Where Sallie Mae is lacking is in its terms and grace period. The terms are limited to 10 to 15 years. While College Ave offers a grace period between six to 36 months – depending on whether the loan was for undergraduate or graduate studies – Sallie Mae only offers a six month grace period.

Another big difference is when a cosigner is eligible for release from the loan. Sallie Mae allows cosigners to be removed from a loan after 12 consecutive on-time payments whereas College Ave requires that cosigners remain on the loan halfway through repayment.

How To Select The Best Student Loan Repayment Plan

Additional Benefits and Features

When it comes to choosing a private student loan provider, there are other benefits to consider. These benefits can help build financial literacy.

Sallie Mae offers educational resources that students can use to help them get the most out of their education. This includes a scholarship directory to help students find scholarships to help finance their education.

Sallie Mae also offers a number of savings products including a money market account, certificates of deposit, and a high yield savings account.

College Ave gives students the opportunity to see if they prequalify for a loan before actually applying. This can help borrowers evaluate their options without affecting their credit score.

College Ave also offers a student credit card. This can help borrowers build credit without charging fees or interest.

Application Process and Customer Experience

Both Sallie Mae and College Ave offer a similar application process. To start you’ll need to provide identifying information about yourself and your educational program. This includes your Social Security Number, address, and information about where you’re enrolled and what you’re studying.

Once you provide that you’ll be asked to submit financial information. This includes whether or not you’re employed, how much money you have in your bank account, any financial aid you’ve received, and your housing expenses if you rent or own a mortgage.

If you’re applying with a cosigner, they’ll be asked to provide similar information to verify their identity as well as their financials.

From there you’ll submit your application and Sallie Mae or College Ave will review it. You’ll be notified of approval shortly after you submit. If you don’t get approved right away you might need to provide additional information.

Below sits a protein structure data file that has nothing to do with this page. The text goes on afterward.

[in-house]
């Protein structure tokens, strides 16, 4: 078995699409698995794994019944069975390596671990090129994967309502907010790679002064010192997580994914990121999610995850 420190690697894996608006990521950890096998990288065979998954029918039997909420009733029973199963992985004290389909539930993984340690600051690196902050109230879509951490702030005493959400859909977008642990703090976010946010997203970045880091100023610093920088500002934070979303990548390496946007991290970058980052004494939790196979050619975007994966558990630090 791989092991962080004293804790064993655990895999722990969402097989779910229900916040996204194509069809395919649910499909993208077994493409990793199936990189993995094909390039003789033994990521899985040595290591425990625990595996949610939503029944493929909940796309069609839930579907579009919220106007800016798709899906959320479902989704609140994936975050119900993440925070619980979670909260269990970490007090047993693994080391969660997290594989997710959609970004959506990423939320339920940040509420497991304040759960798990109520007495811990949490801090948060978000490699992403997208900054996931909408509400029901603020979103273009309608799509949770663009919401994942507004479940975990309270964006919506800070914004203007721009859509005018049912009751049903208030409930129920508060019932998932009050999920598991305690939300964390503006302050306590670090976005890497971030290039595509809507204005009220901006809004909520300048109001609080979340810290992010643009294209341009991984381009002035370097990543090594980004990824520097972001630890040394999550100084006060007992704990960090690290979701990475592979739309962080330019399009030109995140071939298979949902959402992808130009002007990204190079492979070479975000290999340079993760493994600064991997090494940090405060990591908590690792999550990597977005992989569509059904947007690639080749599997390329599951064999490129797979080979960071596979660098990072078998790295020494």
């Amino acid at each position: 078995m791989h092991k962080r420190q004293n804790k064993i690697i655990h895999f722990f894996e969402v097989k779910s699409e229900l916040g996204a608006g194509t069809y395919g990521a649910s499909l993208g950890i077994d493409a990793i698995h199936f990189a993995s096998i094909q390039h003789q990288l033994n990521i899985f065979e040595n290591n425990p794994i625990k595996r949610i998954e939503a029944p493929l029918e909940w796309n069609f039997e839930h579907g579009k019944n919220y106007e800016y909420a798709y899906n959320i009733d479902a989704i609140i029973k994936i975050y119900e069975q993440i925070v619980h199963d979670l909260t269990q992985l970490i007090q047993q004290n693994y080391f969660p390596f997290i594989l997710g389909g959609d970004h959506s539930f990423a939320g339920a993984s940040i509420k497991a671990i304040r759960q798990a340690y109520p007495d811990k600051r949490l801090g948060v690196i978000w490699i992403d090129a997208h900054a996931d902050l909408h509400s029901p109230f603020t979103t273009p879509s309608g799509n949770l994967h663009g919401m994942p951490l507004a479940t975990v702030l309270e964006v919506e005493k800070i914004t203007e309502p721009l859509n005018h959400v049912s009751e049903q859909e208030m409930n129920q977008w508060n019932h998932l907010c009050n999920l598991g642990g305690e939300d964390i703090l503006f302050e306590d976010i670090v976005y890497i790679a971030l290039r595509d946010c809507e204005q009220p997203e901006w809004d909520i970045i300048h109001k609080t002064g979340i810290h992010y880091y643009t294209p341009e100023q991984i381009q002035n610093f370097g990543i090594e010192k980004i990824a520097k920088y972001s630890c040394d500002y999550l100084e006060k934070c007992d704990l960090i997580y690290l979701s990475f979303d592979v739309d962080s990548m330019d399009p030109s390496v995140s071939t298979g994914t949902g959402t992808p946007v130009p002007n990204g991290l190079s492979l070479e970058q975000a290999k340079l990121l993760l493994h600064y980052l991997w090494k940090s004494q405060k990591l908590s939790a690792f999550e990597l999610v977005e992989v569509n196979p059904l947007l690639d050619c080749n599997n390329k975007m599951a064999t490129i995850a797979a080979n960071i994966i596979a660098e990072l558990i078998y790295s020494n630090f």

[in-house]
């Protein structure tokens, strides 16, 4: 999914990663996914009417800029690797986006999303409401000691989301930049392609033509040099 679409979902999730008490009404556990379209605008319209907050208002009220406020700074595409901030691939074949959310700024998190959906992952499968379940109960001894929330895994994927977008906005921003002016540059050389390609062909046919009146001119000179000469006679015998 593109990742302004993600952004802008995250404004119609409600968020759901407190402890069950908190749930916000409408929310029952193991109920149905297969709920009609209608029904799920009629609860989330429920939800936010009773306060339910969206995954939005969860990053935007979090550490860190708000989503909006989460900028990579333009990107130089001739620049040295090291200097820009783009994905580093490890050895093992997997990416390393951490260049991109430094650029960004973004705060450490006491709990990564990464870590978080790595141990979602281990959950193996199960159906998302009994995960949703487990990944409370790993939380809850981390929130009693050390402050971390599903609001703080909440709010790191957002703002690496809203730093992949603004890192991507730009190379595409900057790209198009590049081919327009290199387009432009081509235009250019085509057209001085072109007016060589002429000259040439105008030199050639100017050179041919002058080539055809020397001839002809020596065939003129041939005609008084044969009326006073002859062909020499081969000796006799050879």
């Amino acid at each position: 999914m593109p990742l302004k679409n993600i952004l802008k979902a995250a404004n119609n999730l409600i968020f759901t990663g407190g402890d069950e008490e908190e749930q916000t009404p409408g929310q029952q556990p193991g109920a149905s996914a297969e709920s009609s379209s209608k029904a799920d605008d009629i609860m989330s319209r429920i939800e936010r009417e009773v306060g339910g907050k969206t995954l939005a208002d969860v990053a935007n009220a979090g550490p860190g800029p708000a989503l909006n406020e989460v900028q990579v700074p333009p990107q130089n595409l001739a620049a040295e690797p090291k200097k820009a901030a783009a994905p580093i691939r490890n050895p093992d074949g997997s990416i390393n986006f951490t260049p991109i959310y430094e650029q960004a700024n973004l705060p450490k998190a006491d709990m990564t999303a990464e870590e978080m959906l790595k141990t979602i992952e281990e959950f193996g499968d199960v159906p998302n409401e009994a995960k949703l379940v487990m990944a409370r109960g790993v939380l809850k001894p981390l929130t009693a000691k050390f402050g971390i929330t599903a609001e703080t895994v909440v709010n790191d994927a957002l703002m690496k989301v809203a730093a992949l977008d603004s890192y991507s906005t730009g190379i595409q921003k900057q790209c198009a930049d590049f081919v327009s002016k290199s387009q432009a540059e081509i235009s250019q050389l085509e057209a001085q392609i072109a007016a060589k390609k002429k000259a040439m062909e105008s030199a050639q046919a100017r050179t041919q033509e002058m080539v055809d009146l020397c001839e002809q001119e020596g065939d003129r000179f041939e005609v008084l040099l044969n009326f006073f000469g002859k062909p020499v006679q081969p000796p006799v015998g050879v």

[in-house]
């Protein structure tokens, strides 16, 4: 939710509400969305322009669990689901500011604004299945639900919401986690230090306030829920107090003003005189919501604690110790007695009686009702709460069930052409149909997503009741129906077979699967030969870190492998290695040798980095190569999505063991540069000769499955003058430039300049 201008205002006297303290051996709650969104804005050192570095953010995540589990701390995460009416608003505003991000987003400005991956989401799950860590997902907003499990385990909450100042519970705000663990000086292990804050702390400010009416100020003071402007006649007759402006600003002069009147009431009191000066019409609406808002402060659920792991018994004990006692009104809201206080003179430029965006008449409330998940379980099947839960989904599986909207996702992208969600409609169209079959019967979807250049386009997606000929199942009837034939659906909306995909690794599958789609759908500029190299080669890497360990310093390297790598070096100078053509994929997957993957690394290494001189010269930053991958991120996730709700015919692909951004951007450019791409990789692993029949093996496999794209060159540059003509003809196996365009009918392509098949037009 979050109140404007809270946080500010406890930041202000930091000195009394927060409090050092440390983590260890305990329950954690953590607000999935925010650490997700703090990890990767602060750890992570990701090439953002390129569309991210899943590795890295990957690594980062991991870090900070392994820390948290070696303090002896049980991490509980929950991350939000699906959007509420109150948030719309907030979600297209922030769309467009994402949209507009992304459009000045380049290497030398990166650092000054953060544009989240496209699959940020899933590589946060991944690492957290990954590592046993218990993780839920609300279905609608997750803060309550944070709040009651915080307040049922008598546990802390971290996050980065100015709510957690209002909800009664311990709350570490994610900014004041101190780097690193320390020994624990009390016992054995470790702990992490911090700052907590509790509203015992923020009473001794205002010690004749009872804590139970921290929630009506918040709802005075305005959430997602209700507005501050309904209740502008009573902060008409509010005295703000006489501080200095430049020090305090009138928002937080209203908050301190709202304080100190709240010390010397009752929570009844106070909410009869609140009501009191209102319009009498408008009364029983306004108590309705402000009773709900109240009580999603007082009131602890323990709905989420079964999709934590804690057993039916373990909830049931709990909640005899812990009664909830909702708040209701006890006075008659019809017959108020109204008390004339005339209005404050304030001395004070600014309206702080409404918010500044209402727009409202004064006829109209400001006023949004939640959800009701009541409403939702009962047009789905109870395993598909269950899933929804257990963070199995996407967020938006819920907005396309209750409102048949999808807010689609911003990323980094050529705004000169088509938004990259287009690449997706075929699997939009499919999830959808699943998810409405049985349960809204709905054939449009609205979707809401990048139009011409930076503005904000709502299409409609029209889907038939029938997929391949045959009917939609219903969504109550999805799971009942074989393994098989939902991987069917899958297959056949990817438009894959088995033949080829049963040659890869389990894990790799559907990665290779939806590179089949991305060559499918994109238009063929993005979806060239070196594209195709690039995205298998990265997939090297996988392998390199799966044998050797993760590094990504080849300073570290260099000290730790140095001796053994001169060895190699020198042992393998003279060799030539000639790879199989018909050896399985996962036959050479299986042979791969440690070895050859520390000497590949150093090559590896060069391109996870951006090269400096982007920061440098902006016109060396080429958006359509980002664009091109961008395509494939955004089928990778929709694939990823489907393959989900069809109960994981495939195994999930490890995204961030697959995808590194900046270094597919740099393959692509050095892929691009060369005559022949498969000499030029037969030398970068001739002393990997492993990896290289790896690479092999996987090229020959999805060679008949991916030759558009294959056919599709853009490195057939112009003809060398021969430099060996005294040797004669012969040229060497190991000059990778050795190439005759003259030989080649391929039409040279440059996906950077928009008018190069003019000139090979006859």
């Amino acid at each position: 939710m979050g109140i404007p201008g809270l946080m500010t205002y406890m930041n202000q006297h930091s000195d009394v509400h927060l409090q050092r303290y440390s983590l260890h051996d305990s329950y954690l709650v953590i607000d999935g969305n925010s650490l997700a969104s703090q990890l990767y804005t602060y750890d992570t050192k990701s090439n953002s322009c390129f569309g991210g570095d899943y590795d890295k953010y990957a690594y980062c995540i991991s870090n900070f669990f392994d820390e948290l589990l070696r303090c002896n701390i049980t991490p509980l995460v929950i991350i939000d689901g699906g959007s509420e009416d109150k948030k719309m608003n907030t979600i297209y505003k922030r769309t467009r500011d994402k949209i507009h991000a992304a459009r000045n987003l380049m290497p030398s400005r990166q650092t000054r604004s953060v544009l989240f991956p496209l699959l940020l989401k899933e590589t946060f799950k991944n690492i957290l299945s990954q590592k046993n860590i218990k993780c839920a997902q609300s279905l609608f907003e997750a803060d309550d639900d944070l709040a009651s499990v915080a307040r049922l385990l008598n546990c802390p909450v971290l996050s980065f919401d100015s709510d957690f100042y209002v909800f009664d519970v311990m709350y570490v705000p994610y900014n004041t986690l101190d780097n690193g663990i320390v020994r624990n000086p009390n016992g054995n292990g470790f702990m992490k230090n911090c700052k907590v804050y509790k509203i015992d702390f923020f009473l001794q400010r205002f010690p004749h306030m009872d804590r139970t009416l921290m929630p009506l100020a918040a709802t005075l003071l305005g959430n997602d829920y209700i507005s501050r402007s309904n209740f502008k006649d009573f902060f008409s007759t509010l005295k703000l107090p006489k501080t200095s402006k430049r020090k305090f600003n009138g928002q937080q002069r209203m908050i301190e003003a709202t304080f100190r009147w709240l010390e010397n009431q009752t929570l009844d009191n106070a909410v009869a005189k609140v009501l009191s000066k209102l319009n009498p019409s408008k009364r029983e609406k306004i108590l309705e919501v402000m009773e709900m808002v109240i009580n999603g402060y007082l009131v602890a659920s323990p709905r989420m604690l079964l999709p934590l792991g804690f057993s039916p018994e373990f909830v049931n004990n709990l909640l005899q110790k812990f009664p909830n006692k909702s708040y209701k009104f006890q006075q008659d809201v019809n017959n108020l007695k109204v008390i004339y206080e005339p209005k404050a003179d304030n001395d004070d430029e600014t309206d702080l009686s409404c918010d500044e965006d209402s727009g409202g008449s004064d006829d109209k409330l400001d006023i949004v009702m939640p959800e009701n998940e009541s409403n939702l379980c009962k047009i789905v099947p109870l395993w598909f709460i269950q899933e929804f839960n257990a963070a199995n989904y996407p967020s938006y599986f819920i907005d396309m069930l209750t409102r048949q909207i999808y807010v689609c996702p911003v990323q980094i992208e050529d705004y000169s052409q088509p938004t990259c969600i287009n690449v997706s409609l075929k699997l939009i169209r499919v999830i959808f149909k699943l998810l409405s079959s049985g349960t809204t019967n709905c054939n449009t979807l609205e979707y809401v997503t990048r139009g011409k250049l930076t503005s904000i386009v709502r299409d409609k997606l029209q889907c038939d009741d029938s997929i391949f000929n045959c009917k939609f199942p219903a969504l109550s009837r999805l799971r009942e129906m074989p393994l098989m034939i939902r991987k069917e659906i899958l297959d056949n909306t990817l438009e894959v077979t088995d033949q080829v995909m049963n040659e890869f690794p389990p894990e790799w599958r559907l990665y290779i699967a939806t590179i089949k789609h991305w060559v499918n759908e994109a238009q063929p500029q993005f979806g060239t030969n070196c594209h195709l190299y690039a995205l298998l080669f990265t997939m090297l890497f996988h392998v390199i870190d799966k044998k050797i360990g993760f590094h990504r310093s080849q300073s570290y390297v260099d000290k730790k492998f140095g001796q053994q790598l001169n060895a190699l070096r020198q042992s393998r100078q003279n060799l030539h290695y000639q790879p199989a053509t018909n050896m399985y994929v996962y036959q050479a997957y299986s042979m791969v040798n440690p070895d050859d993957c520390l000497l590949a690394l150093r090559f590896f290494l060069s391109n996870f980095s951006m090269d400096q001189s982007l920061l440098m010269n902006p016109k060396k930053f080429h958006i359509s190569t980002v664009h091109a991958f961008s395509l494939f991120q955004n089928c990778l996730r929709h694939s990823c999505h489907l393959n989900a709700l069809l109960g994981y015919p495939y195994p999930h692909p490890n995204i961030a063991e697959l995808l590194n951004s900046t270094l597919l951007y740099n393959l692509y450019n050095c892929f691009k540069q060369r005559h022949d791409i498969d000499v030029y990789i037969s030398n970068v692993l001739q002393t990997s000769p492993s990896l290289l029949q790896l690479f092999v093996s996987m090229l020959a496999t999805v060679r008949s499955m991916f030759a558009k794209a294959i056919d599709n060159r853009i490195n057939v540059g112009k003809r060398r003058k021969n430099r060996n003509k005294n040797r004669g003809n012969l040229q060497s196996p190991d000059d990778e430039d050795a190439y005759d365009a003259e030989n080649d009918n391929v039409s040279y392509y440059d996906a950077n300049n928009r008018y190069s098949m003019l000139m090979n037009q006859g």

The last part of the loan process is choosing and accepting your loan terms. This is where you’ll be able to choose what type of interest rate you’d like – fixed or variable – and the amount of time you want to repay your loan.

After all of that is complete your lender will verify your enrollment and eligibility with your school. Once all of that is certified they’ll disburse the funds to your school on your behalf rather than getting the loan directly deposited to your bank account.

How To Take Out A Student Loan (Federal And Private)

Red Flags and Considerations

While private student loans can help bridge any gaps your financial aid doesn’t provide, there are some risks to consider.

For one, private loans often come with much higher rates than federal student loans. While the lowest rates might be appealing, it can be difficult to qualify for the best rates if you don’t have an income or a good credit history. This is one reason why applying with a cosigner can help.

Both companies have poor customer service records but Sallie Mae has the worst. It has a 1-star review on the Better Business Bureau. Complaints include cosigners finding it difficult to get released from loans and borrowers having difficulty receiving payment assistance during periods of financial hardship.

College Ave is slightly better with 3.15/5 stars on the Better Business Bureau. The top complaints include being misled about rates and cosigner expectations.

Sallie Mae vs. College Ave: Which is the best option for student loans?

The best option for student loans ultimately comes down to your financial needs and personal situation. Here are a few scenarios to consider.

You Are Looking to Refinance Your Student Loans

You might consider refinancing your student loans well after you’ve graduated to take advantage of a lower interest rate. If this is something you’re thinking of doing, College Ave is the better option. They offer refinancing while Sallie Mae does not.

You Want Flexible Repayment Options

Both Sallie Mae and College Ave offer flexible repayment options but College Ave offers a bit more flexibility. This includes a wider range of terms, a longer grace period for some graduate degrees, and the ability to make full payments while you’re in school.

You Want to Apply with a Cosigner

For students thinking of applying with a cosigner, Sallie Mae is going to be the best option. They give cosigners the ability to be released from the loan after 12 on-time monthly payments. College Ave requires cosigners to be on the loan until half of it has been repaid. Depending on the loan term this could be anywhere from 2.5 to 7.5 years.


Sallie Mae and College Ave are two popular options for private student loans. While Sallie Mae is easier for cosigners, College Ave comes with greater flexibility in repayment terms. Private student loans can be necessary to meet your financial needs to cover the cost of your education. Evaluate your personal financial situation and shop around to get the best rate for you.